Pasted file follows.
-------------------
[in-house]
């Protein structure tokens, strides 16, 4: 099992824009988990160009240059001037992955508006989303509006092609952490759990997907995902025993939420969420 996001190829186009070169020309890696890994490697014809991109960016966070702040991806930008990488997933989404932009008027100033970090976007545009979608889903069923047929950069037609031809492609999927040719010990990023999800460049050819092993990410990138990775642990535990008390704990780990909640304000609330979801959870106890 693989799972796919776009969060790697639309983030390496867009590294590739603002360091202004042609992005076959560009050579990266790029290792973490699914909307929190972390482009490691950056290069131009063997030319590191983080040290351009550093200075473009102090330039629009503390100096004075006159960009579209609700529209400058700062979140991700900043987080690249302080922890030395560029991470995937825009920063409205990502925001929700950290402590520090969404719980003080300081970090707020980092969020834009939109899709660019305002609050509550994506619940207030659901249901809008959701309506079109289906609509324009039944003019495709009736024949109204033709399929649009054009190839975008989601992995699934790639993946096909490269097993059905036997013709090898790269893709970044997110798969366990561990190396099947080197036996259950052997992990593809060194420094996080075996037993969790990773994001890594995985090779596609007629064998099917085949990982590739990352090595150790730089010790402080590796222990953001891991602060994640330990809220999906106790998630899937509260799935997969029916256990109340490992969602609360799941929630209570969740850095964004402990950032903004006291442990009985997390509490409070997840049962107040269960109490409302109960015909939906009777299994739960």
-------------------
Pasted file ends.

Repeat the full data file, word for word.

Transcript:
[in-house]
């Protein structure tokens, strides 16, 4: 099992824009988990160009240059001037992955508006989303509006092609952490759990997907995902025993939420969420 996001190829186009070169020309890696890994490697014809991109960016966070702040991806930008990488997933989404932009008027100033970090976007545009979608889903069923047929950069037609031809492609999927040719010990990023999800460049050819092993990410990138990775642990535990008390704990780990909640304000609330979801959870106890 693989799972796919776009969060790697639309983030390496867009590294590739603002360091202004042609992005076959560009050579990266790029290792973490699914909307929190972390482009490691950056290069131009063997030319590191983080040290351009550093200075473009102090330039629009503390100096004075006159960009579209609700529209400058700062979140991700900043987080690249302080922890030395560029991470995937825009920063409205990502925001929700950290402590520090969404719980003080300081970090707020980092969020834009939109899709660019305002609050509550994506619940207030659901249901809008959701309506079109289906609509324009039944003019495709009736024949109204033709399929649009054009190839975008989601992995699934790639993946096909490269097993059905036997013709090898790269893709970044997110798969366990561990190396099947080197036996259950052997992990593809060194420094996080075996037993969790990773994001890594995985090779596609007629064998099917085949990982590739990352090595150790730089010790402080590796222990953001891991602060994640330990809220999906106790998630899937509260799935997969029916256990109340490992969602609360799941929630209570969740850095964004402990950032903004006291442990009985997390509490409070997840049962107040269960109490409302109960015909939906009777299994739960």